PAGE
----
Emily Dickinson and friends are back, for more anachronistic adventures in the 19th century, as the Apple TV+ hit returns for its second season.
When Dickinson debuted in late 2019, as one of the first original Apple TV+ shows, it was clear that it had a conceit that viewers would either buy into immediately or not. The show follows the life of the famed 19th-century poet Emily Dickinson (Hailee Steinfeld), and while the characters wear period-accurate costumes, the series offers anachronistic dialogue and pop music.
The series seems to have struck something of a chord with Apple TV+ viewers, though, and along with The Morning Show, emerged as one of the most successful of the original crop of Apple TV+ shows. It also took home a Peabody Award in 2020.
Now, Dickinson is returning with its second batch of episodes on January 8, becoming the first Apple show to debut a sophomore season. The show had been renewed even before the first season aired, and appears to have finished filming prior to the start of the pandemic.
The new season isn’t especially different, stylistically or thematically, from the first one. This may because, unlike some of the other Apple shows, it’s kept its showrunner and creator, Alena Smith, in place.
Like the first season, the second season of Dickinson is ten episodes, of which we have seen four. The first three episodes debut on January 8, with the remaining seven to follow, once a week through February 26.
The episodes follow the continuing adventures of real-life poet Emily Dickinson, living with her family in 1850s Massachusetts, and practicing creative writing at a time when such pursuits were not part of the expectations for a woman of her station.
In this new season, Emily continues to attempt to get her poetry published, while still pining for her best friend Sue (Ella Hunt), who is now married to Emily’s brother Austin, portrayed by Adrian Enscoe. Meanwhile, Emily has begun hosting literary salons.
Her efforts are tainted with melancholy, as we know that in reality Emily Dickinson’s incredible writing would not become known until after her death.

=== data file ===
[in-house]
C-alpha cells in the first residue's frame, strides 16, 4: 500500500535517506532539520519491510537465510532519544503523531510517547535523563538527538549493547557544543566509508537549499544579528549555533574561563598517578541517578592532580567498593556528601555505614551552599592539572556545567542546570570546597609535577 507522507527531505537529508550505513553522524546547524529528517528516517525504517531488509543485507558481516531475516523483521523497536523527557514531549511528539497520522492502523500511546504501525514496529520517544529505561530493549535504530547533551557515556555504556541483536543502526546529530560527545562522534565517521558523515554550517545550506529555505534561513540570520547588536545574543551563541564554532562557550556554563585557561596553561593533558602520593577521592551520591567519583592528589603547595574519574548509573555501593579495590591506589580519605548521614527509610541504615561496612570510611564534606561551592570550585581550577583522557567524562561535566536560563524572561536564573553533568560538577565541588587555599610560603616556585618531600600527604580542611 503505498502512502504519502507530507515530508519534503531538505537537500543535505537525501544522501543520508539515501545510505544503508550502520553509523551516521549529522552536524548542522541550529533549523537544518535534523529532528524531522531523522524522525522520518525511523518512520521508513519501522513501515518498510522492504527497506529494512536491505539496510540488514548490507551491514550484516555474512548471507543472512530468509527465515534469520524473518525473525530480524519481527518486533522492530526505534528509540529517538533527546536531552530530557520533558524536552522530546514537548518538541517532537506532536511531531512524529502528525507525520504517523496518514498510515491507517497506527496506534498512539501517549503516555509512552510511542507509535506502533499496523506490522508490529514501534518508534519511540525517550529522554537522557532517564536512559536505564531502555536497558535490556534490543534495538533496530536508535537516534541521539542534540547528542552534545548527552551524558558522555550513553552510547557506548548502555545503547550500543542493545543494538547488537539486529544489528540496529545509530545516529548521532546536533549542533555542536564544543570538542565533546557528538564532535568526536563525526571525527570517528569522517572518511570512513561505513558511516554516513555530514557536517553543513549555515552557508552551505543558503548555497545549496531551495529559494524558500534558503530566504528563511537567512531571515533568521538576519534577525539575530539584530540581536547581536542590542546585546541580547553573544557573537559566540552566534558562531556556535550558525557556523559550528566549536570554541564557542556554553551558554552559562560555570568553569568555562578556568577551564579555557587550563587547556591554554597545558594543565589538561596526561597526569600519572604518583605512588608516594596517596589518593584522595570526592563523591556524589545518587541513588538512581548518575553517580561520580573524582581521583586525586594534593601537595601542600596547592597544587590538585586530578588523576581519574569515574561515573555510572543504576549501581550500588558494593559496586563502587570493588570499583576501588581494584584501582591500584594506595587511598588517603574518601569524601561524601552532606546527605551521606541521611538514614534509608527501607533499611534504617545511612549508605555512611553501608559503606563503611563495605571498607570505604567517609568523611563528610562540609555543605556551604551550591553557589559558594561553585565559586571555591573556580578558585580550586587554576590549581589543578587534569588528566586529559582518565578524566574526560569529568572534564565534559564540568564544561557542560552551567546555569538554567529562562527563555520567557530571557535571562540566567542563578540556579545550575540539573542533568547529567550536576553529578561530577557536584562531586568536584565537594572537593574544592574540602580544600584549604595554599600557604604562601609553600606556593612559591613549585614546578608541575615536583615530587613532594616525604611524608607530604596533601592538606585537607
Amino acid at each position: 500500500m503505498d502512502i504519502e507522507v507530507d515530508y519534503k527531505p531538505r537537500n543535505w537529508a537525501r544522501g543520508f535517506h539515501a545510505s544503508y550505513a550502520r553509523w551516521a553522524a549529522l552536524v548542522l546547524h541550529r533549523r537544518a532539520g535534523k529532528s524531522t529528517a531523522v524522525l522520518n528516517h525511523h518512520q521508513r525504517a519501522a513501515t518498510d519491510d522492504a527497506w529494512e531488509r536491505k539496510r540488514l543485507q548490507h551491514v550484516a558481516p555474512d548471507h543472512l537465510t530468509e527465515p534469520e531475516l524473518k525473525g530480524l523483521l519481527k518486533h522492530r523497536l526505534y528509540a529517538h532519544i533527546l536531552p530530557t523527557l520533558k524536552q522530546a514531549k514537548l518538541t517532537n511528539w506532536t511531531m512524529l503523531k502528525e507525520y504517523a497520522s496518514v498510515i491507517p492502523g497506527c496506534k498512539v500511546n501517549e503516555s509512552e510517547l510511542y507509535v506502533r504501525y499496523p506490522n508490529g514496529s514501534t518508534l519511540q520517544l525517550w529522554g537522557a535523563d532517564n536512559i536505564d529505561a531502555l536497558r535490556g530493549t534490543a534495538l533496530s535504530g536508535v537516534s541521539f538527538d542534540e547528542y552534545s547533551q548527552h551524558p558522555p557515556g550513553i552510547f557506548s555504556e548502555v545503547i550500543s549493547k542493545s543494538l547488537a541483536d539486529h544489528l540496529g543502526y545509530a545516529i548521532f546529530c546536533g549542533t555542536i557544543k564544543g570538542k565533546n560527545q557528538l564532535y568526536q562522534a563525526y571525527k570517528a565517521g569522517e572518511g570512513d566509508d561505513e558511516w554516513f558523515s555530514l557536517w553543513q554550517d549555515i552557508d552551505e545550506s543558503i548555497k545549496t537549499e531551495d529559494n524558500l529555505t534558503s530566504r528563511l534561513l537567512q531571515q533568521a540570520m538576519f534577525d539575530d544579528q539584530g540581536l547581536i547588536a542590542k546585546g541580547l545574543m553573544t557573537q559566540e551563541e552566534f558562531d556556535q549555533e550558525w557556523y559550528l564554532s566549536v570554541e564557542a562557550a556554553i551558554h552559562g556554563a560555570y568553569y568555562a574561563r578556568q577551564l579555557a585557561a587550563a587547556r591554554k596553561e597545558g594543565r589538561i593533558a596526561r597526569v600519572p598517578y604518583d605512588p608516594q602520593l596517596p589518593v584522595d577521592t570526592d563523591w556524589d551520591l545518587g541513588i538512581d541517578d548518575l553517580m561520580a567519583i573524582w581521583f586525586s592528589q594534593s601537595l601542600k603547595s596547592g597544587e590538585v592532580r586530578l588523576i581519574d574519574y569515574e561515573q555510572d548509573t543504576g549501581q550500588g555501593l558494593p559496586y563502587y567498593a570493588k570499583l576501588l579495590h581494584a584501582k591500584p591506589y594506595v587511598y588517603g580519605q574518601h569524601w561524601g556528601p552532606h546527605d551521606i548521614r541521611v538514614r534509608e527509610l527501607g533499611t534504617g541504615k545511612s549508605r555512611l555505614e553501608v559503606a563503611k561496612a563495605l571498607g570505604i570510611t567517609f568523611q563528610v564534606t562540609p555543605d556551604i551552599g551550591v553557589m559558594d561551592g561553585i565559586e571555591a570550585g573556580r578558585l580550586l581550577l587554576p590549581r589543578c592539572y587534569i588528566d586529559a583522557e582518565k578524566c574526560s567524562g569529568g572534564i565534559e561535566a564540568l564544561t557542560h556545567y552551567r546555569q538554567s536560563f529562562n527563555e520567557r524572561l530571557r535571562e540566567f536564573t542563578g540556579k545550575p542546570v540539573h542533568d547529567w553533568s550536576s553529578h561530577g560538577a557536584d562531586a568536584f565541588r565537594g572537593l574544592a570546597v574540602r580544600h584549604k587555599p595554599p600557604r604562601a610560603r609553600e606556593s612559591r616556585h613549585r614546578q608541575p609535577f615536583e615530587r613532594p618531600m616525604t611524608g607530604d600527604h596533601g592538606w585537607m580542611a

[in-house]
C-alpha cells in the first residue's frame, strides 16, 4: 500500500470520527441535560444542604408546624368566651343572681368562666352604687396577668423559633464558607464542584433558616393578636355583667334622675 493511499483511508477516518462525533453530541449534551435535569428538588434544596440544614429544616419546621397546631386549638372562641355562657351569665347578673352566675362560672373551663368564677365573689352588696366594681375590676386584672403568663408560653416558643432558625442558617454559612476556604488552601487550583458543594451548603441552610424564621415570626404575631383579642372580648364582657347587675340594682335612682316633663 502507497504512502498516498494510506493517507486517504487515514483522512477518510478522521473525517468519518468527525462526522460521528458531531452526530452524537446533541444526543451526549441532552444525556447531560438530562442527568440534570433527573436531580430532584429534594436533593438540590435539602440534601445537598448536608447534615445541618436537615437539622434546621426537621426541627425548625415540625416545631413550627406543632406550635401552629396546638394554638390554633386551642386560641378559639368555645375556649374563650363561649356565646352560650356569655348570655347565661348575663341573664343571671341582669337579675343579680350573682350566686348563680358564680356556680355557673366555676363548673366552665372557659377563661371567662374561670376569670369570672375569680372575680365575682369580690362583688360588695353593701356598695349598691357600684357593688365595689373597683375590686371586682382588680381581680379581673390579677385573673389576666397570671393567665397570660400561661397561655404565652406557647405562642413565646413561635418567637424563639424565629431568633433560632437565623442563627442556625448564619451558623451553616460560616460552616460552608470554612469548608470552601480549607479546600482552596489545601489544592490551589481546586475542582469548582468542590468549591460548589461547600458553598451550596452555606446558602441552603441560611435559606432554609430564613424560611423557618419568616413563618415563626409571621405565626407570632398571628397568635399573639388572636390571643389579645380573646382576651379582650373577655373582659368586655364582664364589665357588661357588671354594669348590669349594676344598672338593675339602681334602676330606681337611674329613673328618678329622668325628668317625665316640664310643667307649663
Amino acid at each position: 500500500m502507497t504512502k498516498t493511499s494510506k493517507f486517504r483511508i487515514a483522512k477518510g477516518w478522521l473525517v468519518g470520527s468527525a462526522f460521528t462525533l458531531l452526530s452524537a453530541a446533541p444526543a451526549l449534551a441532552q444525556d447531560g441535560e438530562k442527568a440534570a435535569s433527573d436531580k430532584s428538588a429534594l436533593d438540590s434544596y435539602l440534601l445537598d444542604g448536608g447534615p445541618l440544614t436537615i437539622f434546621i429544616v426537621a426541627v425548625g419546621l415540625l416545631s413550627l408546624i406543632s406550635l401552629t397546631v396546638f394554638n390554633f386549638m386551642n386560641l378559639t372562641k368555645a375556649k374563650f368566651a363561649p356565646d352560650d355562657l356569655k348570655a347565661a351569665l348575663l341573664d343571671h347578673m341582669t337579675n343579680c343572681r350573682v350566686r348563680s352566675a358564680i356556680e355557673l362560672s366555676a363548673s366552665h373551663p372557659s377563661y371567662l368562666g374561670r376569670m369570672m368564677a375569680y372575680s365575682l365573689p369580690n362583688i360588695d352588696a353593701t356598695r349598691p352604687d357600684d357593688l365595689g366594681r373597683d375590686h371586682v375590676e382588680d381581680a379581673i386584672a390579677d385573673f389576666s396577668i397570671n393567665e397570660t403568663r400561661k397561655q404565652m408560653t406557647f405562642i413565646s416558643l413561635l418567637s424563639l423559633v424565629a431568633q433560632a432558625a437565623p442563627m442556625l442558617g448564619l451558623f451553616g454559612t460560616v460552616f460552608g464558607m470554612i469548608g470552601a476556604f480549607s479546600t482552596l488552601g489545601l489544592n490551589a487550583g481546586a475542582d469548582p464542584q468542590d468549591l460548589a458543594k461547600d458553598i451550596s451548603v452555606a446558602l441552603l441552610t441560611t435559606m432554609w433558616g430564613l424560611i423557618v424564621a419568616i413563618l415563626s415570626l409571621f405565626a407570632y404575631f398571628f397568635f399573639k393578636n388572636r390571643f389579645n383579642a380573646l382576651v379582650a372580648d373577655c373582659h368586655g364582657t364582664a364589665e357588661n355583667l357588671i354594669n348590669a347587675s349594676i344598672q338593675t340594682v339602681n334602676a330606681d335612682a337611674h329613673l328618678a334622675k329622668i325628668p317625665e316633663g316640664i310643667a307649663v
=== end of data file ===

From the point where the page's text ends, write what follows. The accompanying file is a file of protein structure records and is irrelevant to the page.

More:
However, the show has its title character’s energy and wit, and star Hailee Steinfeld continues to be the best thing about it. She is a wildly charismatic performer who commands the camera in every scene she’s in. There’s also a fine dynamic between veteran TV performers Toby Huss and Jane Krakowski as Dickinson’s parents.
The season’s most prominent new characters are publisher Samuel Bowles (Finn Jones), who speaks with the cadences of a TED Talk host, along with another character calling himself Nobody (Will Pullen), who appears to be a ghost. Wiz Khalifa’s grim reaper character, meanwhile, is listed as showing up later in the season, along with a ghostly version of Edgar Allan Poe (Nick Kroll.)
The characters also continue to speak in modern aphorisms, which is generally charming. Although, the use of the phrase “Emerson is canceled” comes across as more than a little awkward.
The show’s premise also makes room for guest appearances by actors playing historical figures. This season, Timothy Simons (from Veep) has an amusing guest turn as Frederick Law Olmsted, one of the men who first proposed New York’s Central Park. His strong performance recalls John Mulaney’s turn as Henry David Thoreau in the first season.
In addition to its status as the first Apple show to get a second season, Dickinson is now also the first show on the service to be renewed for a third. This indicates that the series will have a relatively long life.
We wrote in our review upon the series’ debut that Dickinson had a chance to emerge as the signature show on Apple TV+. It isn’t quite that, but based on the start of its second season, Dickinson remains in the upper echelon of the service’s shows.
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